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New state law would clarify future for north Georgia-based charter school
Mountain Education Charter High School 2022
File photo.

Officials with north Georgia-based Mountain Education Charter High School fear that a new state education law requiring local authorization of charter institutions could come directly at the cost of their students.

The regional institution is currently facing dissolvement at the end of June 2023 if new legislation is not passed, said MECHS Director of Community Outreach Roger Fitzpatrick. 

This story continues below.

State legislators are working on a bill to remedy the situation and intend to introduce it early next year, said Ga. House District 9 Rep. and education committee member Will Wade.

“Because there are schools that aren't clear on what that [local authorization] process looks like, Rep. Erwin and myself are working on legislation for Mountain Ed. to continue while working with the state Department of Education,” Wade said during a Dec. 21 interview.

Essentially, the legislation would allow for MECHS to continue, the state representative said.

“I think that Mountain Ed. will continue working to serve families and students [who will] continue to receive the same educational outcomes that they’ve received for 30 years,” Wade added. 

School impact

Started in 1993, MECHS is a non-traditional evening high school that offers students mastery or work-at-your-own-pace style classes. Over 2,700 students attend the charter school’s campuses across 18 northern Georgia counties, including Dawson and its neighboring counties. In 2022, 479 students graduated from MECHS.

During a Dec. 12 interview, Fitzpatrick explained that the charter school has been able to help students who may struggle in the standard high school setting graduate and “be extremely successful.” Many of the students may have to work during the day or tend to kids of their own, he said.

High school diplomas can make a big difference when it comes to lifetime salary earnings–like $200,000 to $400,000 difference. 

“You think about a person who earns that much more over a lifetime,” Fitzpatrick said. “They’re paying more into the system. And not only that, if they’re earning more, they’ll use less [financial] assistance from the state.”

The outreach director noted the higher percentage of people that are incarcerated without a high school diploma.

“By getting them across that stage and helping them finish their high school education, it’s a way of keeping people out of the judicial system,” Fitzpatrick added. “And isn’t that the whole goal of Georgia’s education system…helping people to be productive citizens?”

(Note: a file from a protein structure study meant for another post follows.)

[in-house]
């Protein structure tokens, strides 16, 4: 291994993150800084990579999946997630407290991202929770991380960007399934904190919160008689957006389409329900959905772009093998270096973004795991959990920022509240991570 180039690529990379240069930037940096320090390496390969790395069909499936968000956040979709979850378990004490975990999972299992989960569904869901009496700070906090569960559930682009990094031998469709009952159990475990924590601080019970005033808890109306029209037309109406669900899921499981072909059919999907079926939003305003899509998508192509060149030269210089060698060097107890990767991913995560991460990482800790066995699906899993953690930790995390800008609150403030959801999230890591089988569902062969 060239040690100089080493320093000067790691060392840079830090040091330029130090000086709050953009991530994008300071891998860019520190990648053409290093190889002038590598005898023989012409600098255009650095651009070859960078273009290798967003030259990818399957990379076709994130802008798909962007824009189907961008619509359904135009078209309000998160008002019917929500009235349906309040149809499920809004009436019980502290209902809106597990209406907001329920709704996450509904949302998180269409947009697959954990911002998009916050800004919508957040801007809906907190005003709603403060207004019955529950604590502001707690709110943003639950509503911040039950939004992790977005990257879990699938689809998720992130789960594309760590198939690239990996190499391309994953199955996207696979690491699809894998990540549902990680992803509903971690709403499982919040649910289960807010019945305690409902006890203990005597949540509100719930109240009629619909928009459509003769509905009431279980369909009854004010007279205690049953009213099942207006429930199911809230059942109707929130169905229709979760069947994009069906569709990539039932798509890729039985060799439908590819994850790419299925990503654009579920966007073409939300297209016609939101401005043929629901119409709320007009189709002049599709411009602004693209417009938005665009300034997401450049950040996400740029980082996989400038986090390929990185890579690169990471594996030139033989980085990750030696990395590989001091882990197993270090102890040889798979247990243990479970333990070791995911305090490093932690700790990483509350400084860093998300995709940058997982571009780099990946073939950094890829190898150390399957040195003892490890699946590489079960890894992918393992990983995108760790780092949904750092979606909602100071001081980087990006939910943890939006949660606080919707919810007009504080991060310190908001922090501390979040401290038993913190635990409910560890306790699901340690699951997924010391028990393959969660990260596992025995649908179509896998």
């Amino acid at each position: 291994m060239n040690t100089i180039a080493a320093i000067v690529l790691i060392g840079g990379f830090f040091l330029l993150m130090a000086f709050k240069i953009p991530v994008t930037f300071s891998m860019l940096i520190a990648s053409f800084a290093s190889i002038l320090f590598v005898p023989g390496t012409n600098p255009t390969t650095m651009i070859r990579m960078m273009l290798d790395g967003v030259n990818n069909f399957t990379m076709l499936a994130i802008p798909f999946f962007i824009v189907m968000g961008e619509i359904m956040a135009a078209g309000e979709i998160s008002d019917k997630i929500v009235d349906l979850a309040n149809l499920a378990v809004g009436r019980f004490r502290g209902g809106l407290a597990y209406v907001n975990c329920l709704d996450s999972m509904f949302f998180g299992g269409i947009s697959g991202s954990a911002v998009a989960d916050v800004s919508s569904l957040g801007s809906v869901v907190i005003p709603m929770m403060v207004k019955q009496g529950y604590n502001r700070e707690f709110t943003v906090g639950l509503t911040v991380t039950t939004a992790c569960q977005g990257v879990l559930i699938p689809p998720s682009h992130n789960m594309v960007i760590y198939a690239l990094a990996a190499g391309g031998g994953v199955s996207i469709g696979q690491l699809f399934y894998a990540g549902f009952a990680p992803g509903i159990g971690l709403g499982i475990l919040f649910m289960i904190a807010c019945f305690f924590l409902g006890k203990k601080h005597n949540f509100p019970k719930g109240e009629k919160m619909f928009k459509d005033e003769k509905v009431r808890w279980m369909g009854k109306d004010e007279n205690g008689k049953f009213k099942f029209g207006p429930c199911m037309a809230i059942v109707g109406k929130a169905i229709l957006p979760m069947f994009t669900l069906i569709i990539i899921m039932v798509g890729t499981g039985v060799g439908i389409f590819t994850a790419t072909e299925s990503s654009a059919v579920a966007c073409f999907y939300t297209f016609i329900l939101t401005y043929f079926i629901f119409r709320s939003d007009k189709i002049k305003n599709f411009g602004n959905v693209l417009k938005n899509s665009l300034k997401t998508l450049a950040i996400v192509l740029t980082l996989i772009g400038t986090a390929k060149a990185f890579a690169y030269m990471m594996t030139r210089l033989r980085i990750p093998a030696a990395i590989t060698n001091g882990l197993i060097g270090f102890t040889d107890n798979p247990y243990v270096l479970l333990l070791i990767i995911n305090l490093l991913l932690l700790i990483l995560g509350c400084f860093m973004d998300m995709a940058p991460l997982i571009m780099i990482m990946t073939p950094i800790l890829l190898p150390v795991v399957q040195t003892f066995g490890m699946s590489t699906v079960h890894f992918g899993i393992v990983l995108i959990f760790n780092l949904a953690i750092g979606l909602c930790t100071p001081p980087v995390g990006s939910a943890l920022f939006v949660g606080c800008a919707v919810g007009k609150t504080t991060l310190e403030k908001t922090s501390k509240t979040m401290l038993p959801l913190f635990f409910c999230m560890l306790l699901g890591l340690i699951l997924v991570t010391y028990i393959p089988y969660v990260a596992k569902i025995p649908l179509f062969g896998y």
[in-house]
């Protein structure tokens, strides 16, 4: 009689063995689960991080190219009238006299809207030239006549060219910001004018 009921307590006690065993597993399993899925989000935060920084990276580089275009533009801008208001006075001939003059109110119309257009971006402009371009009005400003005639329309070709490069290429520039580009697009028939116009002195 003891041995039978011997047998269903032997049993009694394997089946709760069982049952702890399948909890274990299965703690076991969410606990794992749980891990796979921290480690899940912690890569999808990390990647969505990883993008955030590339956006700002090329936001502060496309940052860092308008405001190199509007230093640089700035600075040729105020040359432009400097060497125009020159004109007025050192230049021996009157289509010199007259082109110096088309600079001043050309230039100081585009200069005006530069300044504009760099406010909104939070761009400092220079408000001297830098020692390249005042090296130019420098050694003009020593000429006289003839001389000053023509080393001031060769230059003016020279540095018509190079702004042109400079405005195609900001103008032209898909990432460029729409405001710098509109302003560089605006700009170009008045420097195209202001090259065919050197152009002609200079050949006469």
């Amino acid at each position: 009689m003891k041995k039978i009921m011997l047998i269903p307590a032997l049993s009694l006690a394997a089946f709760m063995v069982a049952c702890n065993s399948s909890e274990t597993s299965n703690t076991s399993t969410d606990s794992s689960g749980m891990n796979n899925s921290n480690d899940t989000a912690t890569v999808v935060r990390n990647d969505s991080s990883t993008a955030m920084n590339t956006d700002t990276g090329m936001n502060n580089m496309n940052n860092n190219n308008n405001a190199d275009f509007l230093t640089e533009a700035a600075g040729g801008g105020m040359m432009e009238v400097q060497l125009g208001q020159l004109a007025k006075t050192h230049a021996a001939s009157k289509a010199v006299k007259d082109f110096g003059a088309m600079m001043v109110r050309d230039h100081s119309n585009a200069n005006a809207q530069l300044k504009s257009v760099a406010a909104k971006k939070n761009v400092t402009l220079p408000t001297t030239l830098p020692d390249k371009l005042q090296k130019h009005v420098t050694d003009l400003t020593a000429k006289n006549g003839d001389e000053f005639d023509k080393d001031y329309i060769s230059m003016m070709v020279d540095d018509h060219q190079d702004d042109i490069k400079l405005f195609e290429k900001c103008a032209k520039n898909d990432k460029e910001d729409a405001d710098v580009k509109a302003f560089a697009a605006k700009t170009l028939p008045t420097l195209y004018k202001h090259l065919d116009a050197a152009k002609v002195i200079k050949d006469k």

A path forward

Wade explained that the current legislation allows for local schools to come up with a plan for campuses to become locally authorized through a city or county school system instead of being authorized through the state.

After the law was passed last year, Fitzpatrick said he and his colleagues realized the potential challenges of implementing it. A consultant was later hired to work with the charter school system and the state Department of Education to address their concerns. 

With MECHS’s number of campuses and student population, Fitzpatrick said that would be “a lot for one local system to take in” in terms of funding, accountability and operations. 

Currently, out of the 18 collaborative school systems MECHS partners with, there hasn’t been a local school system who has indicated they would authorize Mountain Education as a local- authorized charter school, Fitzpatrick added.

“It’ll be minor changes that impact adults…like bringing the funding formula in line with [public] K-12 and changes to accountability, governance and structure,” Wade said. “There won’t be an impact on students' opportunities to learn in a non-traditional setting.”

Fitzpatrick reiterated students’ need for more options on acquiring their high school education. 

“If the traditional model works for you, then absolutely go with that,” he said. “We’re not in a competition with public high schools.”

“But if you're struggling in that kind of system,” he added, “we’d love to be your safety net and help you finish that education instead of you being a high school dropout.”


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